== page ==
Hungarian journalists demand access to COVID wards
BUDAPEST, Hungary (AP) — More than two dozen Hungarian media outlets on Wednesday sent an open letter to the government demanding greater transparency and access to hospitals for journalists covering the COVID-19 pandemic.
Only Hungary’s state media have been allowed inside COVID wards, and journalists have complained that a government order prohibiting medical staff from speaking to reporters has made it impossible to report on worsening conditions inside hospitals, creating a false picture of the situation’s severity.
“Doctors and nurses are not permitted to speak publicly while members of the press are not allowed into hospitals, so we are unable to report on what happens there,” the letter reads.
The outlets — 28 in all - demanded that journalists be granted access to report on conditions in COVID-19 wards, and that medical staff, who are prohibited by ministerial decree from speaking to the media, be permitted to give interviews.
“Since people are cut off from this information ... many are still downplaying the dangers of the pandemic, and are not observing protective measures which is leading to more illness and thus an exacerbation of the pandemic,” the letter reads.
Viktoria Serdult, a reporter for online outlet HVG, one of the letter’s signatories, told The Associated Press that access to such information “is a basic right for all and can also play a role in saving lives.”
“It is not our job to create panic, but the lack of information can have serious consequences,” Serdult said.
A devastating surge in COVID-19 deaths and hospitalizations in Hungary has put its understaffed hospitals under unprecedented strain. As a proportion of the population, more COVID-19 patients are currently hospitalized in Hungary than in any of the European Union’s other 26 countries except Bulgaria.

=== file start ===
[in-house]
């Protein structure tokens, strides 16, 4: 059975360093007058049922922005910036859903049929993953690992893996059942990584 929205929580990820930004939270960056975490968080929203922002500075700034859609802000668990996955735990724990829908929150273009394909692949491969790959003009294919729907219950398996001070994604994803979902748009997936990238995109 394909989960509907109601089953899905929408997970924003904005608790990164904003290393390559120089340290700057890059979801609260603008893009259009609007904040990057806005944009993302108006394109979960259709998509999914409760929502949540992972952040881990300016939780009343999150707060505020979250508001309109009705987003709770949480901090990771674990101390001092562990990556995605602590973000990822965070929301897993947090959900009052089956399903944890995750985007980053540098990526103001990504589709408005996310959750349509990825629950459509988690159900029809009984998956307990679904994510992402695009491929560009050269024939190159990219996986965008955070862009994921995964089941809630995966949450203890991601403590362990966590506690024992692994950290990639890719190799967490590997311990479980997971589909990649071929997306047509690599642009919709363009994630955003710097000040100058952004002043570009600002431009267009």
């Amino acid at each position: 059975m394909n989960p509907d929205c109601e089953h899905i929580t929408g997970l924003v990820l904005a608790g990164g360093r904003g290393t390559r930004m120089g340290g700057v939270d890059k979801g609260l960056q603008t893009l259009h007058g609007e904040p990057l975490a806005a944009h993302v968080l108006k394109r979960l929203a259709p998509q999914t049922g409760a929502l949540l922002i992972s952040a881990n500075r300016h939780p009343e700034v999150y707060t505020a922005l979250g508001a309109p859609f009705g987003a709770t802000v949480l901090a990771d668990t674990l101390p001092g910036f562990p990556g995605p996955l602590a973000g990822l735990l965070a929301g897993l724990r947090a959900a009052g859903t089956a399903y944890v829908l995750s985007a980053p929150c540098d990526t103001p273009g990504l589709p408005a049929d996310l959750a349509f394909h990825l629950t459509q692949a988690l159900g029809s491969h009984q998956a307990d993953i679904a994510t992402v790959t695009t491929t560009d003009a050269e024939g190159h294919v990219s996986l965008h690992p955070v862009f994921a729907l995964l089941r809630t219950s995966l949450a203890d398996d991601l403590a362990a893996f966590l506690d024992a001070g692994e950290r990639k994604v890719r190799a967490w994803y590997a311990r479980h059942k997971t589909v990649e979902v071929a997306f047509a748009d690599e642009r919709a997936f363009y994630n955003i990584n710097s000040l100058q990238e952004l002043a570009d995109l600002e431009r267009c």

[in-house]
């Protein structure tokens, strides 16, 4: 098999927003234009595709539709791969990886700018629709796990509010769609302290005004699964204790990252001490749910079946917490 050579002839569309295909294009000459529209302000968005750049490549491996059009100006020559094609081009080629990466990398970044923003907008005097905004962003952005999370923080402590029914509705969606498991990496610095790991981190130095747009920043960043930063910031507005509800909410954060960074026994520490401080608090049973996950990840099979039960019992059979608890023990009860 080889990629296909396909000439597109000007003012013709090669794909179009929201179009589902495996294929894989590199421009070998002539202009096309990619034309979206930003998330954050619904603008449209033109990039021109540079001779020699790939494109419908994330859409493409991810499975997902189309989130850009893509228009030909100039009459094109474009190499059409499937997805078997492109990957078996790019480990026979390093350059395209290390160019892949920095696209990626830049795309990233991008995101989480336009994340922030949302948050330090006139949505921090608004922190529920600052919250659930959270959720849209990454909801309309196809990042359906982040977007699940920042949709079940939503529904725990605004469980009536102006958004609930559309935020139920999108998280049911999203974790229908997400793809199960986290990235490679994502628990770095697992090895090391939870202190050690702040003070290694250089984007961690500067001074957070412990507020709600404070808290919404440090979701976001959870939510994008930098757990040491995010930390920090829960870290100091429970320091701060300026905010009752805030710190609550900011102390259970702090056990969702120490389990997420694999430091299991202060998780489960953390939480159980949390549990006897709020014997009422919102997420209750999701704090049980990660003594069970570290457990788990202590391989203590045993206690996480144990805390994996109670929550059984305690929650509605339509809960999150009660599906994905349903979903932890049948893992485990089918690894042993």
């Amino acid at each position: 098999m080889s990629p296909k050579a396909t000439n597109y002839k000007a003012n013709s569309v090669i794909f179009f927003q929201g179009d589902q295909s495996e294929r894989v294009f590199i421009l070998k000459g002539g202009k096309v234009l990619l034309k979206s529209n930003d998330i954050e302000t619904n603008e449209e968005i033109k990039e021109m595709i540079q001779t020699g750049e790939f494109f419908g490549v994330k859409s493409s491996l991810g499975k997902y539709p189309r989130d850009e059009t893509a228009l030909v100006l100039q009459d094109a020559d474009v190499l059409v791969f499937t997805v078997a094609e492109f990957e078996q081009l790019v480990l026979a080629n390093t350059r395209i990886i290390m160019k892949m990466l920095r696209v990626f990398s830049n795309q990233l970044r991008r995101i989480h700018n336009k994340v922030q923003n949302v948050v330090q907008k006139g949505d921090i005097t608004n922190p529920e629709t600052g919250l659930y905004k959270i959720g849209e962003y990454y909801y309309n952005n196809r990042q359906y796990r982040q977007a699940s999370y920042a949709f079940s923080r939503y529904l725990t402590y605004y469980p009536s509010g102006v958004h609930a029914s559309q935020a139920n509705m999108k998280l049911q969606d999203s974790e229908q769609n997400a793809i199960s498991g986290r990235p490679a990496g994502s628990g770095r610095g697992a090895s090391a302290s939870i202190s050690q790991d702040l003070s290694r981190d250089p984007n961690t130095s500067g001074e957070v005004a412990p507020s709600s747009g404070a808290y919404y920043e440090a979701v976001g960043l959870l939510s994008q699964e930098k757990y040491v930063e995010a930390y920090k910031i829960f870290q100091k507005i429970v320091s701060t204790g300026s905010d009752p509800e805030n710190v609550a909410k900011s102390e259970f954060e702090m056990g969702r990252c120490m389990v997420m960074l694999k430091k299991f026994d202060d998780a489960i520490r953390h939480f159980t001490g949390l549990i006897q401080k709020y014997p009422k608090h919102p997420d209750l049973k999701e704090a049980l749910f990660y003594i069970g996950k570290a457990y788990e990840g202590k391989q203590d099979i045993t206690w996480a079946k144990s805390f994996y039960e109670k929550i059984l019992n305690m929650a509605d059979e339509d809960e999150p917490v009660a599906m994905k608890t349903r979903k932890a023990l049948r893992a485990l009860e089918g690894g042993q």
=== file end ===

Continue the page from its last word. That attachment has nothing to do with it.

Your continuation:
The surge showed no sign of abating Wednesday as the daily death toll set a new record at 302. Hungary continues to have the highest weekly death rate per capita in the world, according to Johns Hopkins University.
The outlets also asked to be included, either in person or digitally, in the virtual press briefings of Hungary’s Emergency Task Force, which they say hand-picks questions sent in advance and offers no opportunity for clarification.
“For me it is baffling why they did not introduce a system that would make it possible for journalists to attend these events online,” Serdult said.
In a response to the letter, government spokesman Zoltan Kovacs wrote on Facebook that “we should cure (patients) in hospitals instead of using cameras,” and accused “left-wing portals” of spreading fake news and “discrediting the health care system.”
Even as pandemic indicators continue to worsen, Hungary has conducted one of the most successful vaccination campaigns in Europe. The number of vaccinated people broke the 2 million mark on Tuesday, representing more than 20% of the population.
Foreign Minister Peter Szijjarto, announced Wednesday that another quarter-million doses of Russia’s Sputnik V vaccine had arrived overnight in the capital, Budapest.
Hungary has the highest per capita vaccination rate in the European Union, according to the European Centre for Disease Prevention and Control.